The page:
You are probably making mistakes in your treatment, as is your doctor. More in the book.


  • Why would someone be on T3-only instead of desiccated thyroid?

    Too much RT3 and the important need to lower it, though many lower it by being on a small dose on NDT with T3.

  • Is it okay for me to be on T3 long-term, or even for the rest of my life? Y

    Yes, some have noted, if they need to be.

  • I’m on T3 and a high dose, yet I still feel bad with hair loss, fatigue, etc. Why?

    The answers are on this page for the vast majority of us.

  • Why do I not tolerate T3?

    Because it’s revealing this.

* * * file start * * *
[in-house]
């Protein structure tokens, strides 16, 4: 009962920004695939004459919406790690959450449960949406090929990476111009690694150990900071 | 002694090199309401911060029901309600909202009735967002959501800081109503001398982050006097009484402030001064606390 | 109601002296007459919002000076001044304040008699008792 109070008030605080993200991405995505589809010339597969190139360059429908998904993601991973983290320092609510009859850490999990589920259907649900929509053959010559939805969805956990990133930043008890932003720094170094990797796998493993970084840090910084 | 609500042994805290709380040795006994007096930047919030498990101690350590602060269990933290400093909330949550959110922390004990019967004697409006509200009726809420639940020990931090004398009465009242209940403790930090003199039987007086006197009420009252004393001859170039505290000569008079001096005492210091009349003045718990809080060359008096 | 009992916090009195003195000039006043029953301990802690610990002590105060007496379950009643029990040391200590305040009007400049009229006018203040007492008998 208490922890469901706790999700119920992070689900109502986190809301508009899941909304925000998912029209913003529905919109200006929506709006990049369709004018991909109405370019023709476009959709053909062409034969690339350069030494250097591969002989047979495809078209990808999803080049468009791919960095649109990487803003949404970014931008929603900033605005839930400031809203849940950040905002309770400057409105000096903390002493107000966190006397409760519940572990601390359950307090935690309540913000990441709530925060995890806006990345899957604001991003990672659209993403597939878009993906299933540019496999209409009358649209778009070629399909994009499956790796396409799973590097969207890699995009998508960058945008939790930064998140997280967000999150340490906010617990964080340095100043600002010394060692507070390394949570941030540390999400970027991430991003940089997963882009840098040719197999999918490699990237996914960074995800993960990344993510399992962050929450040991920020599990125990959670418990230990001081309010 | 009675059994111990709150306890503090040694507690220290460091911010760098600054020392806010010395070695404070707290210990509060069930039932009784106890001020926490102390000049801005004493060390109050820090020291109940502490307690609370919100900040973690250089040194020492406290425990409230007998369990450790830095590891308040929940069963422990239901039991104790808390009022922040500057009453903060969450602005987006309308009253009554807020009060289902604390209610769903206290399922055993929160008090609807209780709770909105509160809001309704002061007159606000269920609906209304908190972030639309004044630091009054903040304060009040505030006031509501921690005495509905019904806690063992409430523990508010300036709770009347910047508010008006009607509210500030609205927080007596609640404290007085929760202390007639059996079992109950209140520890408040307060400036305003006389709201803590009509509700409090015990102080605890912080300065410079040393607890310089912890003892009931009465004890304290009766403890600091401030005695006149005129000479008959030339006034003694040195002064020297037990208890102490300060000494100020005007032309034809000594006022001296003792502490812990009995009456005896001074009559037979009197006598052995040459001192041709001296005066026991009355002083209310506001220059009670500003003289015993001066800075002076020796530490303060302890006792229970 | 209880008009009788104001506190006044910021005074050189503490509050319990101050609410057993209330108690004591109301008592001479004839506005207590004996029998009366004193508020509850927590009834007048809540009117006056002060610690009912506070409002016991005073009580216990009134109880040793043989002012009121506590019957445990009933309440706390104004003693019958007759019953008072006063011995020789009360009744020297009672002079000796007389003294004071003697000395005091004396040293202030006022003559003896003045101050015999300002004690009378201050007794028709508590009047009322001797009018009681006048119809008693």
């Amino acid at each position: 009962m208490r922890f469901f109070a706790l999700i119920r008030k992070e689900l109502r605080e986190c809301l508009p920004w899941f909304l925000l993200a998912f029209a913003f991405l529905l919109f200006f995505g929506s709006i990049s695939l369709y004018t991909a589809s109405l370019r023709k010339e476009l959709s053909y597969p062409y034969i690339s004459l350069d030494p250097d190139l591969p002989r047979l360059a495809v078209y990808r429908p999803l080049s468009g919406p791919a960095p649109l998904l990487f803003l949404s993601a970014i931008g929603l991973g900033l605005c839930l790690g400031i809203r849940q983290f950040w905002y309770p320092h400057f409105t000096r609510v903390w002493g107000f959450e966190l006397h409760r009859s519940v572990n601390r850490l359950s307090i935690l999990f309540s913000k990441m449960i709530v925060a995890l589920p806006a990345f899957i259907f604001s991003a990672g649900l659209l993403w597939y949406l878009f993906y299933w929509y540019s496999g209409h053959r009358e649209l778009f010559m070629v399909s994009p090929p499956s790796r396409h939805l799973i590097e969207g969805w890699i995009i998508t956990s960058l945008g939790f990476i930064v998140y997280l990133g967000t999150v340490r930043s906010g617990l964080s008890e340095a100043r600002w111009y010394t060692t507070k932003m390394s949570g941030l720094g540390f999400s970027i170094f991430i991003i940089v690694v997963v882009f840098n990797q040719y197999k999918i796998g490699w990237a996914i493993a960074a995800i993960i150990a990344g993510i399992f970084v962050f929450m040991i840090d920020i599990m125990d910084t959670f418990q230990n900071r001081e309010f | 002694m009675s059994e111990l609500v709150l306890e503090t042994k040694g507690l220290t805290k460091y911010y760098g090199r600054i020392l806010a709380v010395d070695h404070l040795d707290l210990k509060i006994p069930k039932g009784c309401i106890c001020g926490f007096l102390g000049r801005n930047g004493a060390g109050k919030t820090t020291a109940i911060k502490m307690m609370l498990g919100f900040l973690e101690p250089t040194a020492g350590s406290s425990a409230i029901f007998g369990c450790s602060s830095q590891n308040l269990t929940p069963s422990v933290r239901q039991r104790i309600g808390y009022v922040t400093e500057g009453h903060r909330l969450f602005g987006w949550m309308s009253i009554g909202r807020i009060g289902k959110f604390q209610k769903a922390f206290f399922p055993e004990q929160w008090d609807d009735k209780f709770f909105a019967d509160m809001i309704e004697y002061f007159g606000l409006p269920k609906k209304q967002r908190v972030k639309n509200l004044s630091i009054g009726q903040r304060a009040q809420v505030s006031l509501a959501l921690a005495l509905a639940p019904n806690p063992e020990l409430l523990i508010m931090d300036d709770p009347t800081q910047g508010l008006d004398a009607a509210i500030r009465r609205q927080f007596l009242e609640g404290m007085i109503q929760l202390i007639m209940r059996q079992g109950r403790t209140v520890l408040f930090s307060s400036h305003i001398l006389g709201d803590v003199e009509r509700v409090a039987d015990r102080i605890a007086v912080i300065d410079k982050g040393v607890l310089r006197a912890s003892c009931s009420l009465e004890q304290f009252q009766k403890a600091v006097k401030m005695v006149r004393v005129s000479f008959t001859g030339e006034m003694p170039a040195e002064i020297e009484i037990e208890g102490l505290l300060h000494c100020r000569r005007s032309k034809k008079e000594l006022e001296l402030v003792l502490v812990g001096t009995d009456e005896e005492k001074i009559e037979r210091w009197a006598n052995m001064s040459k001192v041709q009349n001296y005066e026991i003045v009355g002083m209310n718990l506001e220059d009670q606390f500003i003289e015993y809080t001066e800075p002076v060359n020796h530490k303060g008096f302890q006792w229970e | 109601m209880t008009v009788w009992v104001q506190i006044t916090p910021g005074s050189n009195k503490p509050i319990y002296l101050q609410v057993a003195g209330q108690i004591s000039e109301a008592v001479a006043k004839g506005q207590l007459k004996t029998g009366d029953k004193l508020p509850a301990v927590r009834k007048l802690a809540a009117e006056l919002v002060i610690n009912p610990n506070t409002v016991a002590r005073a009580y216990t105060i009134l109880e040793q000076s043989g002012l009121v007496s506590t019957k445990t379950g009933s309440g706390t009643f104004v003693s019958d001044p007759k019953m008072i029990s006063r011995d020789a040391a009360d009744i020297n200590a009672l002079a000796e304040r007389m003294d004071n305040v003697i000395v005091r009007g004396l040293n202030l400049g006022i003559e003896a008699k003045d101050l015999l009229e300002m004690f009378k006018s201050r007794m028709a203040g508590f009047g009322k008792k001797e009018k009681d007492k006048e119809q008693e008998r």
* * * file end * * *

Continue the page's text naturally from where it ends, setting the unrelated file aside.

• Does T3-only have any side-effects?

    Yes. In many, it has raised the Sex Hormone Binding Globulin, which can lower sex hormones. Patients counter that by raising their bioidentical sex hormone treatment. Do work with your doctor! This is just information.

  • How do I dose T3-only?

    NOT 5-6 times a day, as we used to think. We dose it according to your body’s signs and symptoms that you need each dose i.e. when we start to feel sluggish, or heartrate goes up, or BP goes up, etc. So many start with a morning dose, then do the second and third (or subsequent doses) as their bodies tell them it’s time to take it. For many, the latter is approximate every fours hours, but can vary. Dosing only 3 times a day instead of 5 has proven more beneficial for many.


  • My doctor says once my thyroid is taken out, I’ll just be on one pill. What is that and does it work?